Building Sand Castles
My Head in the Sand
Back when I lived in the Windy City I subscribed to the Chicago Tribune, called by its publisher, Colonel McCormick, the “World’s Greatest Newspaper”. In those days it listed farther to the right than any newspaper in existence. This was the paper which ran the famous banner headline: “Dewey Defeats Truman”. The Sunday edition was approximately four inches thick and so heavy I had to separate it and drag it into the house, once section at a time. If I plunked the whole thing on the coffee table all at once, the legs splayed out like a spavined horse. I started with the front page and worked my way through the entire paper, section by section, a task which consumed a major portion of my day.
If that wasn’t enough, I regularly watched the televised news. This was back in the day when I had to cross the room to change channels, switching back and forth between Huntley-Brinkley and Walter Cronkite. I was mesmerized by the monster of the airwaves. I watched every hour of both local and national news. I became a news junkie. News began to take over every aspect of my life. It was not pretty. The more news I consumed, the more deeply I sank into a morass of depression. I couldn’t separate my personal problems from the problems of people in the news. I couldn’t get enough. I upped my intake. It only made me worse. In the grocery store I sneaked the National Enquirer into my cart and pretended it was not mine while the checker totaled my bill. By the end of each day I was sick to my stomach.
My addiction escalated. One day friends found me lying in an alley, wrapped in layers of newsprint, clutching a copy of “TV Guide”. I was incoherent, spoke only editorial-ese. My friends forced me to take a rigorous inventory. They made me admit I was powerless over the hours I spent immersed in stories of murder, mayhem, war, scandal, fraud, sex-crimes and political misconduct. Diagnosis: overdose. Prognosis: potentially fatal.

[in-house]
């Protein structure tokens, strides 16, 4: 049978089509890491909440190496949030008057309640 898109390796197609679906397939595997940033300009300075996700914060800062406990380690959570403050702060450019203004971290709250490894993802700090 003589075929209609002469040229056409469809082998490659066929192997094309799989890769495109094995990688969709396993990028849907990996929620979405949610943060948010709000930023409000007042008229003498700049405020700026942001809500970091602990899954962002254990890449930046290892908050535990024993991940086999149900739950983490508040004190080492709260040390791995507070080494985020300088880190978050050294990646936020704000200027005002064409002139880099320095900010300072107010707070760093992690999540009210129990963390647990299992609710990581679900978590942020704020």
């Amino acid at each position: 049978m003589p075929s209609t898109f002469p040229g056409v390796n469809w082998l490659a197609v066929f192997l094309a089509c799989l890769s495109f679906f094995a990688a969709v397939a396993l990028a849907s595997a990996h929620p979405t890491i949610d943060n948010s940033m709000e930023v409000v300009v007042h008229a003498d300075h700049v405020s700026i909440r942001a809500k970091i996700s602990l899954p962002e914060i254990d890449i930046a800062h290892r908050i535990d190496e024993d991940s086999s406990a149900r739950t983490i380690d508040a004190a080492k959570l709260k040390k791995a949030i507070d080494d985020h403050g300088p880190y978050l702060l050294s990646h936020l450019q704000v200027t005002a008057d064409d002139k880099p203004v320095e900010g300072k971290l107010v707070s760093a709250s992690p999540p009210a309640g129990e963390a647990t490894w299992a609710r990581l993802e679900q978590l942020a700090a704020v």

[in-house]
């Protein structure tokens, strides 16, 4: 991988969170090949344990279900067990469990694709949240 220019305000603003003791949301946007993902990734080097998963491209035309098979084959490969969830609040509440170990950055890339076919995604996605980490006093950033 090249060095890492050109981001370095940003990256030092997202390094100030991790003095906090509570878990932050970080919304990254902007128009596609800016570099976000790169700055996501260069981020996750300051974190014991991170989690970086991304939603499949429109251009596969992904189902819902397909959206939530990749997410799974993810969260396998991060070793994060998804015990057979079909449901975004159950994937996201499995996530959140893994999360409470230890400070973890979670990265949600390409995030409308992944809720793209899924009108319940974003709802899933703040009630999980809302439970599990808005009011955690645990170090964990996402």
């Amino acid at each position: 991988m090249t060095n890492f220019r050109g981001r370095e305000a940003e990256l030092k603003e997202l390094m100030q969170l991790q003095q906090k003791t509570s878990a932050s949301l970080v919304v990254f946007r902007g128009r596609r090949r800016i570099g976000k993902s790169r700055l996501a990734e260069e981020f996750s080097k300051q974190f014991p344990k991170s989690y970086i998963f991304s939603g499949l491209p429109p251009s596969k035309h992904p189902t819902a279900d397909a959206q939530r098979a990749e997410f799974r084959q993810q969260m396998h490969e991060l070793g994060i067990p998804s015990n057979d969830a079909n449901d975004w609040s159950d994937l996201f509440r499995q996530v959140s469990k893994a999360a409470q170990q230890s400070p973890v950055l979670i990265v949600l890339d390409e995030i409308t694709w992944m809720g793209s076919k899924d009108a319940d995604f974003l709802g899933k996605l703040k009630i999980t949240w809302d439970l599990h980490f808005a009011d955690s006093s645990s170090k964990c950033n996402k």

I was terrified. I broke it off cold turkey. With one phone call I cut off my supply of newsprint. With white knuckles I pulled the plug on the tube and trundled it down to the basement storage room. There I found an ancient, crumbly stack of “Archie” comics, left by a former renter. I carted the comics upstairs. They became sugar-pill placebos to aid in my recovery. I plowed through the stack, one day at a time. Memories of Archie, Jughead, Veronica and Betty still make me smile, though I have not read a comic book since.
Today I do not subscribe to a major daily, but I am an avid supporter of my local newspapers. I am seldom nauseated by the headlines, and rarely spend a day paralyzed with horror over world events. I appreciate the Havre Daily News because the editors carefully choose what national and international news is most important and they don’t obsess over the sexual antics of famous people. I value the weekly Blaine County Journal. It keeps me up to date on the latest happenings in my immediate neighborhood.
My little world, which directly influences my life and which I, in turn, might influence, is small indeed. I want to know on what day is the pancake supper at the fire-hall, when is the health fair scheduled, and who won the basketball tournament. It is important to me that the agenda for the city council meeting be available to the community. And we all need to know about the projected raise in water rates and the city clean-up day. And where else could I search for a battered old pick-up truck at the right price, something to haul garden debris and landscape rock, if not in my local want ads.
So what if I have sand in both eyes and ears. In this age of electronic information, I do not feel disconnected. If I needed, for whatever reason, a more comprehensive view of an event, I could go on-line to read any newspaper in the world. Meanwhile, I’ll play ostrich.
HDN: Looking out my back door.
May 13, 2010